A dislocated kneecap is a common injury that normally takes about 6 weeks to heal.
It’s often caused by a blow or a sudden change in direction when the leg is planted on the ground, such as during sports or dancing.
The kneecap (patella) normally sits over the front of the knee. It glides over a groove in the joint when you bend or straighten your leg.
When the kneecap dislocates, it comes out of this groove and the supporting tissues can be stretched or torn.
Symptoms of a dislocated kneecap
When a kneecap dislocates, it’ll usually look out of place or at an odd angle. But in many cases it’ll pop back into place soon afterwards.
Other symptoms can include:
- a “popping” sensation
- severe knee pain
- being unable to straighten the knee
- sudden swelling of the knee
- being unable to walk
What to do if you dislocate your kneecap
A dislocated kneecap is not usually serious and will often pop back into place by itself.
But it’s still a good idea to get it checked by a health professional:
- if your kneecap has gone back into place by itself – go to your nearest urgent treatment centre or A&E
- if you cannot get to hospital without being in severe pain, you should call an ambulance – do not try to put the cap back in place yourself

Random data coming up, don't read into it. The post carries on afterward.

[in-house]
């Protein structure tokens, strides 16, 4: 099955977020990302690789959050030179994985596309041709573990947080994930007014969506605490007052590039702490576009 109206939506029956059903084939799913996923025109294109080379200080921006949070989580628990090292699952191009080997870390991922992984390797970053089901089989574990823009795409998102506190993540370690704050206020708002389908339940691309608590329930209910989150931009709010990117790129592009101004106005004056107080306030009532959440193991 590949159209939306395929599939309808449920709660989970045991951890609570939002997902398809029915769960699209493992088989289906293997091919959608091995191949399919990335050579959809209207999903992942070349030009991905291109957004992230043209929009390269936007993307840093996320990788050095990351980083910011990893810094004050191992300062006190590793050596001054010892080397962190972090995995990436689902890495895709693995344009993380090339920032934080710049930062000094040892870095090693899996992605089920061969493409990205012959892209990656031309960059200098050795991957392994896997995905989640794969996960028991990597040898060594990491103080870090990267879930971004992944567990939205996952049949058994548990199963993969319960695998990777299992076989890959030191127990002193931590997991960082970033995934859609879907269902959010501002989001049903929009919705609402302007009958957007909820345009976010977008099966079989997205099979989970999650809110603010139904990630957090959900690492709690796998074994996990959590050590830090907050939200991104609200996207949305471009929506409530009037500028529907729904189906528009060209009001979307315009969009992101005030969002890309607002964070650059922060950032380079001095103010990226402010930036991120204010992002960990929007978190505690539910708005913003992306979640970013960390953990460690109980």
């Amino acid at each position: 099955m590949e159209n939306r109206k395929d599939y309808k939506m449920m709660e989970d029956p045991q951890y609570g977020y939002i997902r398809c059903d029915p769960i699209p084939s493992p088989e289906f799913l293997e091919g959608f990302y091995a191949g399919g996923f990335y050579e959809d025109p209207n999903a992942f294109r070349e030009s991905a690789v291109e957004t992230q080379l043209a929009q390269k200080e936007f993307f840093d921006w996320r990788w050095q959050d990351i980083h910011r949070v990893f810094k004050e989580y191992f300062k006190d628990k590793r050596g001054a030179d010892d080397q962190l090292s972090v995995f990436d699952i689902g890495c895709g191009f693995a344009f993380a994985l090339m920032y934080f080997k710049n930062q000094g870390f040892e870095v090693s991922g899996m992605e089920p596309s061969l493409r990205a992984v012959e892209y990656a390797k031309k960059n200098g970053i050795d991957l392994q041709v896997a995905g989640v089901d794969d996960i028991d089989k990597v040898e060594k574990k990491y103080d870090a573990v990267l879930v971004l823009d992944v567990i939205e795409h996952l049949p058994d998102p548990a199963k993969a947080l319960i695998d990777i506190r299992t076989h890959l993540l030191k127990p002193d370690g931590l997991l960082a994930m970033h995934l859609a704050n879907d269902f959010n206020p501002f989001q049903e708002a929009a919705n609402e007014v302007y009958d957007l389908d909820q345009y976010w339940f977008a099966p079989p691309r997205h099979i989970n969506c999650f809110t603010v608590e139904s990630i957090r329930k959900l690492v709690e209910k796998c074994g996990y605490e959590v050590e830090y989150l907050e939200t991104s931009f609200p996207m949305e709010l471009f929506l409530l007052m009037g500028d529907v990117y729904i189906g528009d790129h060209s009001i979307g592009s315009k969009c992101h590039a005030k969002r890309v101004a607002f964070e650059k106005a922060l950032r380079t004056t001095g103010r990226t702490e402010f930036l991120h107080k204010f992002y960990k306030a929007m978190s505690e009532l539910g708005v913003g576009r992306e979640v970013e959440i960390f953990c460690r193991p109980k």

While you’re on your way to hospital or waiting for an ambulance, sit still with your leg in the most comfortable position.
Treatment for a dislocated kneecap
If your kneecap has not corrected itself by the time you get to hospital, a doctor will manipulate it back into place. This is known as a reduction.
You may be given medicine to ensure you’re relaxed and free from pain while this is done.
Once the kneecap is back in place, you may have an X-ray to check the bones are in the correct position and there’s no other damage.
You’ll be sent home with painkillers and your leg will normally be immobilised in a removable splint to begin with.
A few weeks of physiotherapy will be recommended to aid your recovery.
Surgery is usually only necessary if there was a fracture or another associated injury, such as a ligament tear.
It may also be done if you have dislocated your kneecap at least once before.
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